The Square

A ambitious, over-the-top, sometimes odd satire that audiences will either love or despise.
Sarah Ward
Published on March 01, 2018


When The Square won the top prize at last year's Cannes Film Festival, it was considered a controversial choice. That's an understandable reaction — an over-the-top satire about the art world that's filled with odd incidents and clocks in at nearly two-and-a-half hours long was never going to be everyone's idea of a masterpiece. But with Swedish filmmaker Ruben Östlund behind the camera, that's by design. Fittingly, he's made a piece of art that's not only about a divisive piece of art, but also proves incredibly divisive itself.

A complex look at the responsibilities that come with living within a society, as seen through the filter of creativity, contemporary art galleries and the reactions to both, The Square marches straight into the gap between public posturing and private truths. As such, it places the writer-director in very familiar thematic territory. Fans of Östlund's previous film, the fantastic Force Majeure, should instantly recognise his thematic hangups, as he skewers humanity's general tendency to say one thing but do another. Last time, he stepped inside the intimate confines of a dysfunctional marriage undone by a husband's selfish behaviour in a time of crisis. Here, the filmmaker similarly contemplates a wealth of complicated contradictions, this time in a world known for being polarising, prestigious and — sometimes — downright pretentious.

Indeed, if egotistical Stockholm gallery curator Christian (Claes Bang) was to offer his thoughts of the film he's in, he'd likely declare The Square a triumph — all while knowing that half of the audience strongly disagrees. Moreover, he'd do so with a particular kind of arrogance meant to pressure others to come around to his way of thinking. That's how he talks about his new installation, also called 'The Square', which is designed to cultivate empathy. Whether he's being interviewed by journalist Anne (Elisabeth Moss), discussing viral promotional strategies with his marketing team, or trying to wow the elite art crowd at gallery functions, Christian is certain that the four-by-four metre space (a "sanctuary of trust and caring" where participants "all share equal rights and obligations") is vitally essential and important.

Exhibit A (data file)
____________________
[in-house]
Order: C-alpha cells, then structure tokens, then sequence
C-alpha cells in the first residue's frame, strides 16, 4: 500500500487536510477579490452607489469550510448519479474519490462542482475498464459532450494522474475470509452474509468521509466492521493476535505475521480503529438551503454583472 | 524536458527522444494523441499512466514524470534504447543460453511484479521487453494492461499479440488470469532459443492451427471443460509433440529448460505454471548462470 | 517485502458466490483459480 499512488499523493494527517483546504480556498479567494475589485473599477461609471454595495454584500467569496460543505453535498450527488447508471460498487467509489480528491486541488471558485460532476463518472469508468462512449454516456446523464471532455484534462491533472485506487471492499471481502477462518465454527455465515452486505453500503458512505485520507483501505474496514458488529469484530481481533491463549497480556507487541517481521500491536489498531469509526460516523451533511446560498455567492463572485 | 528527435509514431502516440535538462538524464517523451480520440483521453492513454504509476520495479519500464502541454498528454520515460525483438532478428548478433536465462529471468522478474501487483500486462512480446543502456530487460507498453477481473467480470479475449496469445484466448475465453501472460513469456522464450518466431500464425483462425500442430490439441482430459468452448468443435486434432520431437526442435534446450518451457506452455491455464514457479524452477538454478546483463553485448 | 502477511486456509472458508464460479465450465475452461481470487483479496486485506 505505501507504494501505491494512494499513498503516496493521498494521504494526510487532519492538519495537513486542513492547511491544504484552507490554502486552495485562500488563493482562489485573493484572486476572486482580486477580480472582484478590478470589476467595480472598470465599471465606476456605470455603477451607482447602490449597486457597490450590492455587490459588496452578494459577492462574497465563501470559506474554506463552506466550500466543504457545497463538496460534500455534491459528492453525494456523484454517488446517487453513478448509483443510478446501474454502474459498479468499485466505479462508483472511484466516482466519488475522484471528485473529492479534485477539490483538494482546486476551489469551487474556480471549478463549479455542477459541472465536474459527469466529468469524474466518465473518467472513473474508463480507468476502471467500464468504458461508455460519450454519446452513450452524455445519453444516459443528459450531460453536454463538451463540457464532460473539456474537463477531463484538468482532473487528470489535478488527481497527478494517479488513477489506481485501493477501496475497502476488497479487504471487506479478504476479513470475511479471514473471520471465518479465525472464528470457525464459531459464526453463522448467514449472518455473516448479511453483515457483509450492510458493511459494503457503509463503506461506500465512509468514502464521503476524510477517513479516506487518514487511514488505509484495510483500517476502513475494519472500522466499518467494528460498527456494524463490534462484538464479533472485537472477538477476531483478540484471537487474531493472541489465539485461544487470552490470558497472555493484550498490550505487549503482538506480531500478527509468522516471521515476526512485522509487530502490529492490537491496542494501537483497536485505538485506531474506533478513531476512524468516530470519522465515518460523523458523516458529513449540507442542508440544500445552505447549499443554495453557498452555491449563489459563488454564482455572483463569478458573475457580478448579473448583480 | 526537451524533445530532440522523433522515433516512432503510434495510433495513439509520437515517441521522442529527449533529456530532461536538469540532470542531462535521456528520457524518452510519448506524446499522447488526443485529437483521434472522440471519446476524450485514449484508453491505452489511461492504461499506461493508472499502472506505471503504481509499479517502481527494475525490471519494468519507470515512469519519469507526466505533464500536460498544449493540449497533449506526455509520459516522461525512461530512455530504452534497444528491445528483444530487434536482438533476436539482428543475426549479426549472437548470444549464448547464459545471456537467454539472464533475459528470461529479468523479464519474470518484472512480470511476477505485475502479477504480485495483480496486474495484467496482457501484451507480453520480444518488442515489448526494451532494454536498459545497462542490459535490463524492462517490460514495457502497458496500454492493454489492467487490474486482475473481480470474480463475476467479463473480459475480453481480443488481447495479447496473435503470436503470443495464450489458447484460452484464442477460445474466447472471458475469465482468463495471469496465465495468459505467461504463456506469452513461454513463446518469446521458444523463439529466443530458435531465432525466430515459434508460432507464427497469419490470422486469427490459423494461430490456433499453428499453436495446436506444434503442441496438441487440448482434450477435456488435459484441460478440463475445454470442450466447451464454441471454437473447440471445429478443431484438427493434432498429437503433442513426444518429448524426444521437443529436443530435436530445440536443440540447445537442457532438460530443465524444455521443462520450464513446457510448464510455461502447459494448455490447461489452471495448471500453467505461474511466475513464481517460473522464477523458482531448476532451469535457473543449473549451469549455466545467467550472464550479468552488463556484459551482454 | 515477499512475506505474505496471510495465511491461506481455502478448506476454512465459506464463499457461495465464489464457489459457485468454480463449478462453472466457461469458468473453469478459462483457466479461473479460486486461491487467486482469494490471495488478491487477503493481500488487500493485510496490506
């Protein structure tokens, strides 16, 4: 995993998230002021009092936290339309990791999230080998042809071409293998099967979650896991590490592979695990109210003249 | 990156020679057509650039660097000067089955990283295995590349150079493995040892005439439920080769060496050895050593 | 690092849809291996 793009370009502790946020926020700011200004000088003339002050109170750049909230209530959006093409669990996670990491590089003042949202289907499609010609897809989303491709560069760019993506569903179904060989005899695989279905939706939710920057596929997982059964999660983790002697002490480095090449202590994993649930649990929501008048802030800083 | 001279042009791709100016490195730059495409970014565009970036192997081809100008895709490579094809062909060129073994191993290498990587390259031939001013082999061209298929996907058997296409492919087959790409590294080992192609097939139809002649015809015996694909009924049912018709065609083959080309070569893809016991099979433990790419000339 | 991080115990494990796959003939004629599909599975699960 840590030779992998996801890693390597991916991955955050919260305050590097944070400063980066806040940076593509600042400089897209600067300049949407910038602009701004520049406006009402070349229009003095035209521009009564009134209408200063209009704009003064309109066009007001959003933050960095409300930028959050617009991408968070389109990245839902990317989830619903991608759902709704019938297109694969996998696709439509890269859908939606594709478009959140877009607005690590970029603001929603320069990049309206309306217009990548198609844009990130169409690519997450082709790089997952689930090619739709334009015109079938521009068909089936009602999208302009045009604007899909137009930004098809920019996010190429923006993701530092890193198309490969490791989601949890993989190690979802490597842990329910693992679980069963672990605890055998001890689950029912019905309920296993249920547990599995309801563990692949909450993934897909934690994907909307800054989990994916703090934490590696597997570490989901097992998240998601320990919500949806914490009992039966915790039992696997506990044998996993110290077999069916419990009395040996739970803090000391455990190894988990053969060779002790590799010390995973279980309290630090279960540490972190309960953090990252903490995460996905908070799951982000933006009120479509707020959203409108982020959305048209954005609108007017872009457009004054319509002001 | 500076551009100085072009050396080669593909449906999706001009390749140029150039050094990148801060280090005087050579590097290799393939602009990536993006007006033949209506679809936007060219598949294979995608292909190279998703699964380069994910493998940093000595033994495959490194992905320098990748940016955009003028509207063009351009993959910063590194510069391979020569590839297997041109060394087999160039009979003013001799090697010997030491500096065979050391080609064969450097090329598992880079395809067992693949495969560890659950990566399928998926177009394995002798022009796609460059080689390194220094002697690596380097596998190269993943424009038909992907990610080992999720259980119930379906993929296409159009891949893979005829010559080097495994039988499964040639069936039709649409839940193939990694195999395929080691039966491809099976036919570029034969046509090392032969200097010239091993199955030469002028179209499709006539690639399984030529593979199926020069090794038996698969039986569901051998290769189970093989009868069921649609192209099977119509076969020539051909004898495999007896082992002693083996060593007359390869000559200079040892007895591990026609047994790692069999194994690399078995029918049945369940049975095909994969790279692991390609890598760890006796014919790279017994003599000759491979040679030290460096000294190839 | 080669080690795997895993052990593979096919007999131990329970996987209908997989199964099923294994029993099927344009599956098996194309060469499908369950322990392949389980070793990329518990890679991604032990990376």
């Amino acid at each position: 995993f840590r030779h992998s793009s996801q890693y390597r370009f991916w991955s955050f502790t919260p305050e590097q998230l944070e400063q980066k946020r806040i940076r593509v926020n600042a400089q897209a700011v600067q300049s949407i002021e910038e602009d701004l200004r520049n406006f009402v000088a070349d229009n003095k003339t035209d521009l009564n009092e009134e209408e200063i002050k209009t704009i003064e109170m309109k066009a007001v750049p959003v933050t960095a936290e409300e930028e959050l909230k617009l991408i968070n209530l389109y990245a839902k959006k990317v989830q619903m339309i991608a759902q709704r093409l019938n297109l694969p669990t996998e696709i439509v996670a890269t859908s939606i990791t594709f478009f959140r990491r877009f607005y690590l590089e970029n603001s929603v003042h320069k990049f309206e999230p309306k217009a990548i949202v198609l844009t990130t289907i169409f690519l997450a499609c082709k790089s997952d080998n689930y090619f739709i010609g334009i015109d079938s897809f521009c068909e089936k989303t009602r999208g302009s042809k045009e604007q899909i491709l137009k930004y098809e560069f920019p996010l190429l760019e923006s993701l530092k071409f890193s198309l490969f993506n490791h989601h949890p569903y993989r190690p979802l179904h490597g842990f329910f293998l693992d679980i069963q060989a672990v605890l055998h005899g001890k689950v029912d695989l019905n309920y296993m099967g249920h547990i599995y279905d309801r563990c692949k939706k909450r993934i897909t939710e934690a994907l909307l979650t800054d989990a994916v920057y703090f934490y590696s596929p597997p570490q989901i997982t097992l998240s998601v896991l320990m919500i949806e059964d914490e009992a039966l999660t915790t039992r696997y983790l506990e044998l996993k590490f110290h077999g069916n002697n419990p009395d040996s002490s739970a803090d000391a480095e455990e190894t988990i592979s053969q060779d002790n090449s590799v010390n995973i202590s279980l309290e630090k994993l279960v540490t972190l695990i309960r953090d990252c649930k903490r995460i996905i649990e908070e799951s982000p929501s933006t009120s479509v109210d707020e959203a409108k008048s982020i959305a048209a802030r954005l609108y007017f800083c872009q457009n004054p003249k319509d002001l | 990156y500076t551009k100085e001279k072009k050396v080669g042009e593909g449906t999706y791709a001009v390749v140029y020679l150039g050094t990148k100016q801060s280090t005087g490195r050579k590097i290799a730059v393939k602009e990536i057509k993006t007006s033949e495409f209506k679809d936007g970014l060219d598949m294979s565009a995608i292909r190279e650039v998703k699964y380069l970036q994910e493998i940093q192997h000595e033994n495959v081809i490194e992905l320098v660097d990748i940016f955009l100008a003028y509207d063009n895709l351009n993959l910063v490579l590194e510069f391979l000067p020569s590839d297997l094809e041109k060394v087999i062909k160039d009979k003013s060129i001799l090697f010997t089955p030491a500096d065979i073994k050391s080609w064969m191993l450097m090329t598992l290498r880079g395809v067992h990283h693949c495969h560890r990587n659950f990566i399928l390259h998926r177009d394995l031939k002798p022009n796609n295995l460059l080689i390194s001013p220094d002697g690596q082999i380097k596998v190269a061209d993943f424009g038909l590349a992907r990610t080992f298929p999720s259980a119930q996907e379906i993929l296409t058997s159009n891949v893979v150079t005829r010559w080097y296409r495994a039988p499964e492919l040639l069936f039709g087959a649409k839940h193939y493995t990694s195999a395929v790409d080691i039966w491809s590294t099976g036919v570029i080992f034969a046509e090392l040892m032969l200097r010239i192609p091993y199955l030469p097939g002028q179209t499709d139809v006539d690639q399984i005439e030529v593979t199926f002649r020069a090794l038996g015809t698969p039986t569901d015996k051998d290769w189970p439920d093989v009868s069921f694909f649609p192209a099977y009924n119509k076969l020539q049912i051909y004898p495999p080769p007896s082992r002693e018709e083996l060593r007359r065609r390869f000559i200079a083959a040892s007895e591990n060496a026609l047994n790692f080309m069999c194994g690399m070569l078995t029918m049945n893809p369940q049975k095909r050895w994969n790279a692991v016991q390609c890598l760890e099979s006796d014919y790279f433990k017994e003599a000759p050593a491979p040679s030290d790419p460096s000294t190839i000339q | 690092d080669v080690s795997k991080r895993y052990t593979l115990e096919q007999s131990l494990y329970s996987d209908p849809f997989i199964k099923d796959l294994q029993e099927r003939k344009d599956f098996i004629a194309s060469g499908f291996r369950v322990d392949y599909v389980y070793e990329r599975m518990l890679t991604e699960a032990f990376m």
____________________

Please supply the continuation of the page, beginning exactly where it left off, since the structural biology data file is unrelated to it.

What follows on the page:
How much of his behaviour is authentic? When you're expected to act a particular way, can you ever be your real self? Or are you putting on your own piece of theatre, whether you know it or not? And should your own personal role-play come at the expense of others? Again and again, Östlund puts his protagonist in situations that ponder the boundaries between art, life, truth and performance. Christian goes home with Anne, only to discover that she has a chimpanzee for a roommate. He hosts an elaborate party, which features an actor (Terry Notary) accosting the guests by acting like an ape. He's mugged on the street, but it's so well choreographed that it could be a show.

As Christian, Bang lives up to his surname. It's not a loud performance, but rather a commanding and compelling one, with the Danish actor turning in a portrayal that's as dense and disarming as the film itself. Considering he's in a movie that probes the difference between the organic and the staged, that's quite a significant feat. Furthermore, he also achieves something that Östlund sometimes struggles with: balance.

The Square might contend that art, like beauty, is in the eye of the beholder, but it sometimes overplays its hand in making that statement. The film is funny and insightful when you're on its wavelength, and positively grating when you're not. Its stunning set-pieces grab attention no matter which side you fall on at any given moment, but the movie can jump from astute and amusing to patience-testing with whiplash-inducing speed. And yet, in a picture this savage, smart and wildly ambitious, even the infuriating bits always feel like they're part of Östlund's playful game.


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